Trump and DACA– really mean and really stupid

Okay, the fact that your are potentially dramatically negatively impacting the lives of people who did not make the decision to come here is obviously, just plain mean.  It’s also really stupid.  Young workers– especially those who are basically American, i.e., have been educated here and know the language as natives– are a huge boon to the economy.

Krugman is on top of that:

But it’s also worth noting that Jeff Sessions just tried to sell it with junk economics, claiming that the Dreamers are taking American jobs. No, they aren’t, even if we leave aside the question of who’s an American. DACA is very much a boon to the rest of the U.S. population, and killing it will make everyone worse off.

To see why, first note that whatever you think about the economics of less-educated immigrants — most of the evidence suggests that they don’t depress wages, but that’s another discussion — none of it applies to DREAMers. Their educational and behavioral profile, as Cato notes, doesn’t resemble the average immigrant, let alone the average undocumented immigrant; they look like H-1B visa holders, that is, skilled immigrants we have specifically allowed in because they help the economy.

Beyond that, DREAMers are young — which means that they help the economy in not one but two big ways, because they mitigate the economic problems caused by an aging population.

One of those problems is fiscal: as the population ages, there are fewer working-age members contributing taxes to pay for Social Security and Medicare. A cohort of relatively high-wage, highly motivated people mostly in their 20s, likely to pay lots of taxes for decades, is exactly what the doctor ordered to make that issue less severe.

And, from a nice cartoon guide from Alvin Chang:

That is not about taking jobs from Americans.  That is a huge boon to the American economy, and thus all of us.

And more Vox on how Jeff Sessions lied to sell this.

DREAMers took jobs from “hundreds of thousands of Americans”

“It denied jobs to hundreds of thousands of Americans by allowing those same illegal aliens to take those jobs.”

This is almost certainly false. The economic evidence is very clear that immigration is a huge boon for Americans as a whole. In part that’s because of complementarity: Immigrants don’t take jobs from Americans; they let Americans take higher-skill jobs (ones requiring English language fluency, for instance) and complement their labor. America’s past experience confirms this. When the US ended a guest worker program that let Mexican laborers work on US farms in the early 1960s, wages for US farm workers didn’t rise at all, nor did more Americans get jobs. Companies simply bought more machines to make up for the lost workers.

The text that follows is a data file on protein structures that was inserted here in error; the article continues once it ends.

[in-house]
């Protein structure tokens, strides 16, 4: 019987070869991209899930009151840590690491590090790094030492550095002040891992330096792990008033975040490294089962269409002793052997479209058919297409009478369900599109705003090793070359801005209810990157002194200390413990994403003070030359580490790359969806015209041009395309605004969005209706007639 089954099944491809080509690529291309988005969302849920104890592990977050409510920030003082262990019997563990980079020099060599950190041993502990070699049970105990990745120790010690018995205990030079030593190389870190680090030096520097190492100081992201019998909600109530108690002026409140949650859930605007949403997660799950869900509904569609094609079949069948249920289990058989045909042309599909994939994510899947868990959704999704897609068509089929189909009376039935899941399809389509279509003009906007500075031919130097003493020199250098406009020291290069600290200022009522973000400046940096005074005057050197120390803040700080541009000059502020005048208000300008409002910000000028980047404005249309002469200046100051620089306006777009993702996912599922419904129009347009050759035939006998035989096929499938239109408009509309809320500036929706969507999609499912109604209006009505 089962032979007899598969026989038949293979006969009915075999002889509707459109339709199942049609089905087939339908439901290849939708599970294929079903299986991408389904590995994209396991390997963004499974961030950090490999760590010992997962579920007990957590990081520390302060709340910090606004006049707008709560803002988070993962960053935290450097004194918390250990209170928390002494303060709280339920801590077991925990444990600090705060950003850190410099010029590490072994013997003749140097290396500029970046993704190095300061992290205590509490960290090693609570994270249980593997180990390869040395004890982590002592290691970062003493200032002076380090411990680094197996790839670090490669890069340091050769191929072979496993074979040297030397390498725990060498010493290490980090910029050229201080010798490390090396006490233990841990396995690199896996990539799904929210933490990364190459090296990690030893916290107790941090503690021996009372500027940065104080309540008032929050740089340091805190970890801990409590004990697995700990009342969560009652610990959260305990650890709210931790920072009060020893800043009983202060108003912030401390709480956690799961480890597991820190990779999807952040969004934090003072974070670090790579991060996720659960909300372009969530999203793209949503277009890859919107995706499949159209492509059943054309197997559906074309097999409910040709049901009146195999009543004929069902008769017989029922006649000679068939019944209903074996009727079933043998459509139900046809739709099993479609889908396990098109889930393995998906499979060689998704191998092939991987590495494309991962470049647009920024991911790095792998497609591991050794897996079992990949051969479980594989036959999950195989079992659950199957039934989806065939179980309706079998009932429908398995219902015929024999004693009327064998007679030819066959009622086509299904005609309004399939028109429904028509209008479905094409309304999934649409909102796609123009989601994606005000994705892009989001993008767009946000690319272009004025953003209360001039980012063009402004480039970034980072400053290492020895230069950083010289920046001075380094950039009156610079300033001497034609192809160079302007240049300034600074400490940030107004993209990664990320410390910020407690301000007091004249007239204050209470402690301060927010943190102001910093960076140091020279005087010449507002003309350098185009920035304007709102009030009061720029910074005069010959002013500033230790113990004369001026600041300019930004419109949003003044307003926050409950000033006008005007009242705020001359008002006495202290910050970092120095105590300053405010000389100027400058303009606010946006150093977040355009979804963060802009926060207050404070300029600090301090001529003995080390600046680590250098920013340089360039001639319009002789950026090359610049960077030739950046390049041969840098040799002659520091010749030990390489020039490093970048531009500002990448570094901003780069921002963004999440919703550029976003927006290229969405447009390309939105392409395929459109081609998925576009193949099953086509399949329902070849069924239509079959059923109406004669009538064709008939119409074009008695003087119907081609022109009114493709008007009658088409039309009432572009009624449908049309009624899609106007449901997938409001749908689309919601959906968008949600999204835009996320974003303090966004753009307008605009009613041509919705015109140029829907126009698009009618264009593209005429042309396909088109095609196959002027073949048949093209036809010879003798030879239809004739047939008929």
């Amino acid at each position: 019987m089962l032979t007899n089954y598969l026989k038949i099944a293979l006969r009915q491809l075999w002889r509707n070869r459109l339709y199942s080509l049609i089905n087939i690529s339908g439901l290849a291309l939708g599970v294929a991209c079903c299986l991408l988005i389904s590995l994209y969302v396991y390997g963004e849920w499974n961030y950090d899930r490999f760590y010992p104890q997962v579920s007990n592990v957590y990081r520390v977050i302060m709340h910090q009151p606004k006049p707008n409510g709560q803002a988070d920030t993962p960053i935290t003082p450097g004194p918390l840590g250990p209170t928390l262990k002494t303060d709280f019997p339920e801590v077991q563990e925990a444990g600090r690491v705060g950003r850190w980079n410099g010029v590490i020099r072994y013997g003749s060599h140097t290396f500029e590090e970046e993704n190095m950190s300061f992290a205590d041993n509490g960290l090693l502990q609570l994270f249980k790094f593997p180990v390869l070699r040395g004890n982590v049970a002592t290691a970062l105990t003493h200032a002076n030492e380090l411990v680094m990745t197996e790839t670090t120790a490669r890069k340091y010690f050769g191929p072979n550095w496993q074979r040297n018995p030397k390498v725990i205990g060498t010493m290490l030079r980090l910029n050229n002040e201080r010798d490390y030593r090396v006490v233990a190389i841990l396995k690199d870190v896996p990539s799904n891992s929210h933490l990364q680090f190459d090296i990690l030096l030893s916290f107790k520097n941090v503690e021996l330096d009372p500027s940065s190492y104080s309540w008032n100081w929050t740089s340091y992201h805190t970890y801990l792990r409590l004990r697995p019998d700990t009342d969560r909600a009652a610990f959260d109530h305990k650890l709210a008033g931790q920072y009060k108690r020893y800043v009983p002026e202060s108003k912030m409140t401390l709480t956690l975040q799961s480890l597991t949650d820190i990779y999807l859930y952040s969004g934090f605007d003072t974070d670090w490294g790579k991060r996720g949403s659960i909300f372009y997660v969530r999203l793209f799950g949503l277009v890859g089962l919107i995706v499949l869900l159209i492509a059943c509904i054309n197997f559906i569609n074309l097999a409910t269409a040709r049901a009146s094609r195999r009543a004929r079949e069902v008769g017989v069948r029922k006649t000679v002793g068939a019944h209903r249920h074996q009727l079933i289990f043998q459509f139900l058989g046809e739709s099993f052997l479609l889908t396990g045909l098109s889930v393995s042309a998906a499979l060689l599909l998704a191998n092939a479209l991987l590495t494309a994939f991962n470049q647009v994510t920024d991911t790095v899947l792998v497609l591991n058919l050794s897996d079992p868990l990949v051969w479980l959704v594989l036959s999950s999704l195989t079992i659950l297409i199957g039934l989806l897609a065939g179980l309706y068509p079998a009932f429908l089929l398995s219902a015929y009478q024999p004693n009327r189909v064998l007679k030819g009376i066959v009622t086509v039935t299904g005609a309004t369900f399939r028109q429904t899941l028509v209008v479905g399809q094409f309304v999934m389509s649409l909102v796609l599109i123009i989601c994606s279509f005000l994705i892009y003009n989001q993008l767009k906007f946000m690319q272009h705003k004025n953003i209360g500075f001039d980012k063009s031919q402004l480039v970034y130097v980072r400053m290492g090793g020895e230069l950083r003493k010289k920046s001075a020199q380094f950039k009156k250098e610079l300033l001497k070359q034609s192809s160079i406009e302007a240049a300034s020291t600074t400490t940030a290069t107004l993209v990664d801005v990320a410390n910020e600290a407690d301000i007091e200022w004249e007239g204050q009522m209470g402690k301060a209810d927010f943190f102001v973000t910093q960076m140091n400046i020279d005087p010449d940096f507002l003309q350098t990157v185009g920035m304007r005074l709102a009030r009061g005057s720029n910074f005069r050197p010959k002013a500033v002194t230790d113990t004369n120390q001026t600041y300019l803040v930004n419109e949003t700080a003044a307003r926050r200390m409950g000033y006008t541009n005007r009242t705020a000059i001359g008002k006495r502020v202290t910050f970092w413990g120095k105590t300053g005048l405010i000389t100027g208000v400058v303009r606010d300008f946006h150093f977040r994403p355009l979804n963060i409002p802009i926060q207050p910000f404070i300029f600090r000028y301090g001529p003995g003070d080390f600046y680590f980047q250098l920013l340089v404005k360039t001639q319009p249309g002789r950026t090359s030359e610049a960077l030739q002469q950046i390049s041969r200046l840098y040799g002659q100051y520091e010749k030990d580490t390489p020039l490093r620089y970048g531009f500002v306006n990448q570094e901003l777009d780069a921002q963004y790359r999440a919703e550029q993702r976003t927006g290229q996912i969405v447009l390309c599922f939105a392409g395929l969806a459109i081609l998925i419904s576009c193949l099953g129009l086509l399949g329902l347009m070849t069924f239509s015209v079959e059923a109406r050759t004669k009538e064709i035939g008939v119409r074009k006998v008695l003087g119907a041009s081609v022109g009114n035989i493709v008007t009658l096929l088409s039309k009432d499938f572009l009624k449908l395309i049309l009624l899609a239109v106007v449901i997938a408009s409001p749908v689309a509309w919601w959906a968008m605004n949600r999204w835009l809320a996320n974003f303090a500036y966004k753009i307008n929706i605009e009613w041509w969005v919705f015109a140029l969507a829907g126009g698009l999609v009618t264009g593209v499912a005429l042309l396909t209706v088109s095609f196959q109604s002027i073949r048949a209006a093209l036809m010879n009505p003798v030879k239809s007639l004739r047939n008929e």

And, an excellent piece from Chait on how the politics are oddly similar to that of ACA repeal:

There is an eerie familiarity to President Trump’s position on deporting immigrants who came to the United States illegally as children. It contains the same mix of cruelty and desperate incompetence as his position on repealing Obamacare. There is the alternating of threats and bluster with sweet promises; the repeated delays in hopes a solution will somehow materialize; the lack of interest in programmatic detail (“administration officials privately expressed concern that Mr. Trump might not fully grasp the details of the steps he was about to take, and when he discovered their full impact, would change his mind,” reports the New York Times); and the final lurch into blame-avoidance that we are seeing now (“Congress, get ready to do your job – DACA!,” Trump demands, bluntly framing the policy as something Congress, not Trump, was supposed to have been working on these past seven and a half months.